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[aprssig] APRS System Overiding Fundamentals

William McKeehan mckeehan at mckeehan.homeip.net
Tue Mar 8 18:33:18 UTC 2005


In May, one of the local emergency communication groups has plans to provide
communications for a bicycle event. An event similar to this was my first
introduction to local Ham's last year before I got my ticket. Before that
event, I had an interest in APRS. At that event, I saw how much help an APRS
display would be to the net controller. Net control often had to ask where
different assets were; they had no way (other than a log) to keep track of any
assets.

I am planning to participate in the event in May by working at net control
with an APRS station. I do not expect anyone on the route to have APRS
trackers (I may get lucky, but I am not counting on it). My plan is to
establish a list of assets that I need to keep track of and key points along
the route. We will have the assets use voice to alert us each time they pass
one of these key points. In addition to putting this information into the
event log, I will move the APRS object along the route. At a minimum, this
will let net control know visually where the  various assets are without
excessive voice traffic.

My plan sounds like what Bob's group did over 10 years ago. If anyone has any
advice on doing this, I would love to hear it. I hope that this goes over well
and is helpful.

On Tue, March 8, 2005 11:59 am, Robert Bruninga said:
> In retrospect, I think some of the differences of opinion in
> some matters can be traced to some basic missunderstandings
> of what APRS actually is and how it is being used...
>
> In a nutshell, visualize the intent of APRS design as this:
>
> APRS was designed simply to bring technology to the large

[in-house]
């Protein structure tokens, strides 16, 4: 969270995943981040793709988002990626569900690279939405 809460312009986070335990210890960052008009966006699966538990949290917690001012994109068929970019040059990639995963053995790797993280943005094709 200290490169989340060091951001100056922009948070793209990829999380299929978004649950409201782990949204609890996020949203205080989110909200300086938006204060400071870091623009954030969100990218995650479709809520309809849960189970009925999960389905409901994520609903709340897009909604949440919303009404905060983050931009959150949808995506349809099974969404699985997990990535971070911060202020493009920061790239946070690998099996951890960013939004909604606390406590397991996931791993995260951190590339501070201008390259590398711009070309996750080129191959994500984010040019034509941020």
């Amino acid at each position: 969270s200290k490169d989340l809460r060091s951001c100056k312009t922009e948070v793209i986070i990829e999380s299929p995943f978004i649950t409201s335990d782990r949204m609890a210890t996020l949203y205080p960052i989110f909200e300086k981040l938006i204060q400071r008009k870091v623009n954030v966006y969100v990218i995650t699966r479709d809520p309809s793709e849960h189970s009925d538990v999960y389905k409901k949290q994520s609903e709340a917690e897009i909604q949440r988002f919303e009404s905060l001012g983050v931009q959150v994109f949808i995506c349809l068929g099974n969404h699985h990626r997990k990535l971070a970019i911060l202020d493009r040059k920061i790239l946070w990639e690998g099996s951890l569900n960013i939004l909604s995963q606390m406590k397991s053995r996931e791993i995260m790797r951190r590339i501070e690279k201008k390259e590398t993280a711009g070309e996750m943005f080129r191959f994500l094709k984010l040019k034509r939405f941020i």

> map display that is usually involved in every emergency
> headquarters or command post.  To place that ONE
> MASTER VIEW in the hands of everyone involved
> in the event or communications and to allow everyone
> to help update it.
>
> This way, anyone with fresh information can stick it on
> the map just like they used stick-pins and labels.  And this
> new information propogates nearly instantly to everyone
> everywhere.  Again, APRS is a view in virtual space
> that everyone can see, and anyone can update by
> simply moving an object or station on their screens and
> everyone else will see it.
>
> This was the concept of APRS even before GPS became
> affordable for trackers.  The availabliity of GPS simply made
> it easier to track high priority moving assets that were so
> equipped, but the assumption all along was  that EVERY
> ASSET or "thing" or VIP or "happening" was on the map and
> being updated and moved throughtout the event so that the
> virtual map had an up-to-date view of *everything* involved-in
> or that had an impact on the operations.
>
> The firedept liason maintained the location of fires and its
> trucks the Police liason kept the locations of traffic probllems
> and accidents updated, the shelters liason kept the map
> updated with the needs and loading of the shelters, etc...
> A weather guy maybe kept the WX picture updated.  The
> power company liason keep the map updated with the
> locations of downed power lines and line crews.  ANd also
> areas without power... etc...  In other words,  EVERY COMMS
> liason person had an APRS display infront of him and focused
> on keeping his assets and objects and bulletins updated